Modern marketing requires a new set of skills – and they look alien to many experienced traditional marketers. It’s a combination of technical skills with creative ability and a curiosity to dig into analytics. From the pre-madmen Claude Hopkins era to hey days of Chiat/Day, marketing had strong black and white divisions between identities within the team.
- Account and C-level executives = suits
- Finance = bean-counters
- Creative = crazies, weirdos, and worse
- Media = well, I’m not sure anyone called them anything
- Admins = not socially acceptable to repeat what they were called back then.
I suspect that the “suits” created and perpetuated these labels. Just a hunch. But the lines were rarely if ever crossed. It used to be when you found one of the special weirdos that had some visual sense and understood that marketing should communicate with words as well (usually) you were lucky. You made them a creative director. Somebody that understood using words and images together was a crazy dual-kind of talent.
That has changed with modern marketing. Two tools aren’t going to get it done. According to this article by Econsultancy, ”the term ‘T-shaped’ was first used by McKinsey & Company to describe the type of person they were looking to hire.” In their case they were looking for people with deep vertical skill and expertise, the “|” part of the “T” along with a broad horizontal “─” understanding of all other disciplines required. That’s nice, but it’s not really that different. It’s still basically and expert with some limited understanding in other areas. Limited understanding has limited utility in business.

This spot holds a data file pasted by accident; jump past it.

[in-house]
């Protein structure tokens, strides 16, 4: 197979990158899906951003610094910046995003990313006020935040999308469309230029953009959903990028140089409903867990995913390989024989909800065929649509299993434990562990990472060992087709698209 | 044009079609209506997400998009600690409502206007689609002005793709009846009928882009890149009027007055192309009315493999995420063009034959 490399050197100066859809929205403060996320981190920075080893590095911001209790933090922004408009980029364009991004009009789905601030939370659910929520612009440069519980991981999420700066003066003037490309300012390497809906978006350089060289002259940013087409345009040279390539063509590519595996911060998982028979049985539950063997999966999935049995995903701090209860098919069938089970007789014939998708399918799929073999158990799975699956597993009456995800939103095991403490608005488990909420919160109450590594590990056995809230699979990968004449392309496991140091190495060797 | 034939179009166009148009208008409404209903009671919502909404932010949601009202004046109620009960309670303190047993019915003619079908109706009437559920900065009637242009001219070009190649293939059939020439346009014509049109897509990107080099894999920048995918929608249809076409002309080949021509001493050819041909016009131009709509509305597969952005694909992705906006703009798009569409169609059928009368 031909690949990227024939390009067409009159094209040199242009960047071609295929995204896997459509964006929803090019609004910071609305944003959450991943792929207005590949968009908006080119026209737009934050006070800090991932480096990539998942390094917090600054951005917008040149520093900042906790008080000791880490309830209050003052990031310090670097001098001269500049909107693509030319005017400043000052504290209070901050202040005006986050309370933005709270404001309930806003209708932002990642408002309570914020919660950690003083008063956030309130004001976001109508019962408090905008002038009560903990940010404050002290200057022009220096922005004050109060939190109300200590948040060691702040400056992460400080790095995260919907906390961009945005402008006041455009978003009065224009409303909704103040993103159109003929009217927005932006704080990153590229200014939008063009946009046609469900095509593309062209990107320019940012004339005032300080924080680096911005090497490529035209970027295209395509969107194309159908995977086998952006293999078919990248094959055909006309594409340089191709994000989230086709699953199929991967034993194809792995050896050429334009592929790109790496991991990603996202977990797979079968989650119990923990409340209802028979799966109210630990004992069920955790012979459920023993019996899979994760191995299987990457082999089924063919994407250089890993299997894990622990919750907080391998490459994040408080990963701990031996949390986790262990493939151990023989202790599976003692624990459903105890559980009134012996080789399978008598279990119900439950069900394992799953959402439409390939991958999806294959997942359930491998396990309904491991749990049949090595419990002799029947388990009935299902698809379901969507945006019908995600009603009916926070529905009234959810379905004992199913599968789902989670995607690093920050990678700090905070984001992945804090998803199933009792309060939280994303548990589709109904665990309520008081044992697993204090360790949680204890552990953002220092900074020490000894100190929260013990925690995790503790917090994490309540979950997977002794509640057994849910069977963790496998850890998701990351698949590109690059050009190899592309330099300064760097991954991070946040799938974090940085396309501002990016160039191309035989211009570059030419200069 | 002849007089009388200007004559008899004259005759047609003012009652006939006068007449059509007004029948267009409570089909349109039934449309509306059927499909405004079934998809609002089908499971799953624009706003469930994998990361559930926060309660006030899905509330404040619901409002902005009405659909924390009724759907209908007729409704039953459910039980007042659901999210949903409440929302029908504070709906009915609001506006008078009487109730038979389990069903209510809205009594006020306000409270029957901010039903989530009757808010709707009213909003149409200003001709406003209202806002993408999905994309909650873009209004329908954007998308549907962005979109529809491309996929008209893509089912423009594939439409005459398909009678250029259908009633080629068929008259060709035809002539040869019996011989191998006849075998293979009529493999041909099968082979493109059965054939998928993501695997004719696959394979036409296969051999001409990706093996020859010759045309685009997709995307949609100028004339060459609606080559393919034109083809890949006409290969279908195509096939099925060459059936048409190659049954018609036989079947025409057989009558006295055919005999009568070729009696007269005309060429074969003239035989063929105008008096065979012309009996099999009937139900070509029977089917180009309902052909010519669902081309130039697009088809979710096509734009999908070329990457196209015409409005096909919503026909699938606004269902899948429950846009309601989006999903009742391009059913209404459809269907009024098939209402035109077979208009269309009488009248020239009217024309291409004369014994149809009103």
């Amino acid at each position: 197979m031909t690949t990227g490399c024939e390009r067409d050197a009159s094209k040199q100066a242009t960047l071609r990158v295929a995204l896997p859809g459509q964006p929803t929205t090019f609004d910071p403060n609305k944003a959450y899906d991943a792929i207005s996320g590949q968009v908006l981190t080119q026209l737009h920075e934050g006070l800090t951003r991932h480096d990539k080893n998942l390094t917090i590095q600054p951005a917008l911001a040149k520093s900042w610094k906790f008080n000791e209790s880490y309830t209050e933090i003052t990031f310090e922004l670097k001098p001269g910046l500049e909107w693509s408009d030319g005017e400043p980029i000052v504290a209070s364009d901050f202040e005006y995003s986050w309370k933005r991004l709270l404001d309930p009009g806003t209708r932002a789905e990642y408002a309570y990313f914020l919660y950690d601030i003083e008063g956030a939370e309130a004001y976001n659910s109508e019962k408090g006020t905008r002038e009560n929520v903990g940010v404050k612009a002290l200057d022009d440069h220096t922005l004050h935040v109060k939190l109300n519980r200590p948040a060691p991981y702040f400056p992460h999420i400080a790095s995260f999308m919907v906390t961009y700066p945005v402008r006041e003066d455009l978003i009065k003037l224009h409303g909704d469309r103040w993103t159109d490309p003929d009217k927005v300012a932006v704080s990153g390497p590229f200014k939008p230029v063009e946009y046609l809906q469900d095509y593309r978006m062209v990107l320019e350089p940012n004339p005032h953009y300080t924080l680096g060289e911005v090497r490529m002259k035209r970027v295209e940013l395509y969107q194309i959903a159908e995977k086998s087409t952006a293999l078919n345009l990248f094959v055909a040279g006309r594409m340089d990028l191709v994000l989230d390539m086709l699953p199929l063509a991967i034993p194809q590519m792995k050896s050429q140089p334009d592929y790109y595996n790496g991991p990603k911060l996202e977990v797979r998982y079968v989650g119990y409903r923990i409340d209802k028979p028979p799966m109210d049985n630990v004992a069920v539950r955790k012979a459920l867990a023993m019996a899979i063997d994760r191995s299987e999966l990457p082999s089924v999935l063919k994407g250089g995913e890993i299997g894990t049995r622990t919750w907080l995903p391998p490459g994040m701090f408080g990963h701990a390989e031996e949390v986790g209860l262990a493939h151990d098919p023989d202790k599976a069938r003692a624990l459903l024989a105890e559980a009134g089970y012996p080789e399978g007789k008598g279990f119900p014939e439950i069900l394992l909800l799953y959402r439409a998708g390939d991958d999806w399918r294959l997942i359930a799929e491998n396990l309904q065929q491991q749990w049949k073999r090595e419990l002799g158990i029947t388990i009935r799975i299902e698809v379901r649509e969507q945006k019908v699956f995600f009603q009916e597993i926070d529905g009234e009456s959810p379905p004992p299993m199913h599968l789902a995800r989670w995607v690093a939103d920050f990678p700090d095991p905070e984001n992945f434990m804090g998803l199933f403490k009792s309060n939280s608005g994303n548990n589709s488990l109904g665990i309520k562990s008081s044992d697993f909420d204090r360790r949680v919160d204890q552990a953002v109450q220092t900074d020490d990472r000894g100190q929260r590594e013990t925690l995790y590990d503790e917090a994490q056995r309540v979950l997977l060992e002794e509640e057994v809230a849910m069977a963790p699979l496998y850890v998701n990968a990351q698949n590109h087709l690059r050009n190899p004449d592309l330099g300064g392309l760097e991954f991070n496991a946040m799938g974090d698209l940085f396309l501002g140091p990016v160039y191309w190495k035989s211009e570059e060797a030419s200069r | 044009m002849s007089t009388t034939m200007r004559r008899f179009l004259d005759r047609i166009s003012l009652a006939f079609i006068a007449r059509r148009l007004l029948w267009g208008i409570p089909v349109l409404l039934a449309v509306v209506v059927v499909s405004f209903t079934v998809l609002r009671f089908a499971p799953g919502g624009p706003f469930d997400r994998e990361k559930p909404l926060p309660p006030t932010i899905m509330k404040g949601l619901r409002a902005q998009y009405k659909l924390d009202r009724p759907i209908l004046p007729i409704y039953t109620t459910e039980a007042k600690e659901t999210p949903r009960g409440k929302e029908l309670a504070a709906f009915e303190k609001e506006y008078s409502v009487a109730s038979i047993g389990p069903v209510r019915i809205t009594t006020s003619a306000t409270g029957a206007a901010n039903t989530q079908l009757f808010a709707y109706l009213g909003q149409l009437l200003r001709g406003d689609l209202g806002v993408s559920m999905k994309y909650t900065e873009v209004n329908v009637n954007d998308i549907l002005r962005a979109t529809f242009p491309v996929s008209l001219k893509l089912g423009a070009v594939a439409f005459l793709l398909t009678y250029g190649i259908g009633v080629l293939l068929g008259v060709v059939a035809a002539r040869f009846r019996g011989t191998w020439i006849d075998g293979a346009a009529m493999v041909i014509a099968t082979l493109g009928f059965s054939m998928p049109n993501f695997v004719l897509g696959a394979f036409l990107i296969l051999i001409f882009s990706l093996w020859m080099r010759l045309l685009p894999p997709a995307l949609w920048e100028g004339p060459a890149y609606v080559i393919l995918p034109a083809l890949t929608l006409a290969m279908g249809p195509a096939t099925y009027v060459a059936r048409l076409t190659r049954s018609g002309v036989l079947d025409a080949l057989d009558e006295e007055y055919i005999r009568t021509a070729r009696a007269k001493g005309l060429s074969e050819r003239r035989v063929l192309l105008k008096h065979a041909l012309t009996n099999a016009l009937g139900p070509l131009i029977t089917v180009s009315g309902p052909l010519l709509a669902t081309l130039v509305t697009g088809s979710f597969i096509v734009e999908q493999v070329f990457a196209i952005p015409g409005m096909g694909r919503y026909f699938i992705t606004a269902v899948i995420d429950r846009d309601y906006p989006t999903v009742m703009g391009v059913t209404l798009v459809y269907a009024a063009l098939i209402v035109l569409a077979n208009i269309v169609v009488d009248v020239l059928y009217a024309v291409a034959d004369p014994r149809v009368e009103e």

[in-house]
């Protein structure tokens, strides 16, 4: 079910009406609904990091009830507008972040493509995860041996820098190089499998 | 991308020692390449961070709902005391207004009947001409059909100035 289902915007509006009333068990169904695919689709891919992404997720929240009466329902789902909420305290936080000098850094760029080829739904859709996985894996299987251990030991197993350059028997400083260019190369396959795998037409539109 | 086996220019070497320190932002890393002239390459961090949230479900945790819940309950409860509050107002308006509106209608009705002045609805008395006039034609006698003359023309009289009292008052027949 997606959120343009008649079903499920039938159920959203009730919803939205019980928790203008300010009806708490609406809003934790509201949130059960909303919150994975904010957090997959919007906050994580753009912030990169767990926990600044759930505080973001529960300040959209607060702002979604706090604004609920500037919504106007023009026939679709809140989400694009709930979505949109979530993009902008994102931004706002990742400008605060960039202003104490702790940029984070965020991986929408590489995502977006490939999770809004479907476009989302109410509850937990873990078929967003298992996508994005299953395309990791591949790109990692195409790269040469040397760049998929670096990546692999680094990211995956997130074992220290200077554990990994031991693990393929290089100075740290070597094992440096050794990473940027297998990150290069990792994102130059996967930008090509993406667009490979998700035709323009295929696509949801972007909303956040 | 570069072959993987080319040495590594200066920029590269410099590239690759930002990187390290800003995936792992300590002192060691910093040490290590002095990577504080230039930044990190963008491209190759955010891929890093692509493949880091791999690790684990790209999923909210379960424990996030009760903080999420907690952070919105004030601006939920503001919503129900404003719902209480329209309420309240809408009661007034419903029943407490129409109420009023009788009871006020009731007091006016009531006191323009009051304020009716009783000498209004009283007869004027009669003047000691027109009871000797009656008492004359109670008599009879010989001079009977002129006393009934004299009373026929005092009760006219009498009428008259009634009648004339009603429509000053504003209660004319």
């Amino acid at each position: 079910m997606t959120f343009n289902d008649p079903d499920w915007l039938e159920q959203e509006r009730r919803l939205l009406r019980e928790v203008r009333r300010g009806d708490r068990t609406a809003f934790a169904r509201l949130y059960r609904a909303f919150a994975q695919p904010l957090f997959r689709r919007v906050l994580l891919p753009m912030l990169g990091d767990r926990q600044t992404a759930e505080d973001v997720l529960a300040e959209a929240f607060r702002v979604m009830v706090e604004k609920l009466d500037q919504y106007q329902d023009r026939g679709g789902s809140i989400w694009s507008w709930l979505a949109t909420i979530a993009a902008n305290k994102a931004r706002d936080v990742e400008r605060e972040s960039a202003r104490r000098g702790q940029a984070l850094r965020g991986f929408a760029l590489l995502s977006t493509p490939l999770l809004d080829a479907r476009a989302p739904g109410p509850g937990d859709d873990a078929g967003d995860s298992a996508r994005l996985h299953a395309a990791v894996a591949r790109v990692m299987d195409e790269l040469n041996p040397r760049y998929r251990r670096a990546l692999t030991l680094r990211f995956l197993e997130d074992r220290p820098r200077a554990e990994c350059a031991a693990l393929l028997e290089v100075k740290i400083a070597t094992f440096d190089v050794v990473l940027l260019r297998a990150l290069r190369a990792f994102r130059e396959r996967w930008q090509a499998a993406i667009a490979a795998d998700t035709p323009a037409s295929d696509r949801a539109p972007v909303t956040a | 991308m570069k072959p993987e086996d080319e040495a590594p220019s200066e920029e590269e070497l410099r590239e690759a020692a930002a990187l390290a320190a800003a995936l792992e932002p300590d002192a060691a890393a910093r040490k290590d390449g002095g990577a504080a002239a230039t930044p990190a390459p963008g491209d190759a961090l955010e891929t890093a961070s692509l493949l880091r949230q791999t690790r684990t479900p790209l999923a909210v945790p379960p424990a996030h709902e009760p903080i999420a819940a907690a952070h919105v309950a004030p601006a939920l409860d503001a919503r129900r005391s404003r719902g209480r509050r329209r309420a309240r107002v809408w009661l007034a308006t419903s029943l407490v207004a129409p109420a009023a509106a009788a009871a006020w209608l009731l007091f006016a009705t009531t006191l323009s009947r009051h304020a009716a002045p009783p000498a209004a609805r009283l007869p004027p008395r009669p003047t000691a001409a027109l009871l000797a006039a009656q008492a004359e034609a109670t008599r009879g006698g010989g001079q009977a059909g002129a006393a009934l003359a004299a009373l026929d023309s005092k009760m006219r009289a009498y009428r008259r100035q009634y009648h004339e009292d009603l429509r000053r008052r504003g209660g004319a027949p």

Later, Econsultancy CEO Ashley Friedlein coined the term “pi-shaped (Π)“. This introduced the idea of marketers that were adapt at using both the right and left sides of their brains. Previously the balance of analytical and creative skills in marketing were set by the structure of the different team members. Now, with dramatically leaner teams, modern marketing demands team members that possess both. This is a much bigger leap.
On one hand it’s simple numbers: headcounts are reduced. On the other hand, communication has changed. It’s much more personal, mobile, and trackable. It has always required stories. The addition of tracking and automation, of really knowing how people engage with and find stories and being able to deliver it is completely new. Just the idea of moving beyond specialties is new to marketing. You can call it alien, but it’s arrived. Everyone must be a Multi-tooled Marketer at some level.
For more about T-shapes,right vs. left brain, and a people oriented approach, check out this article.
This entry was posted in High Bar Marketing, Modern Marketing on March 23, 2013 by Devin Meister.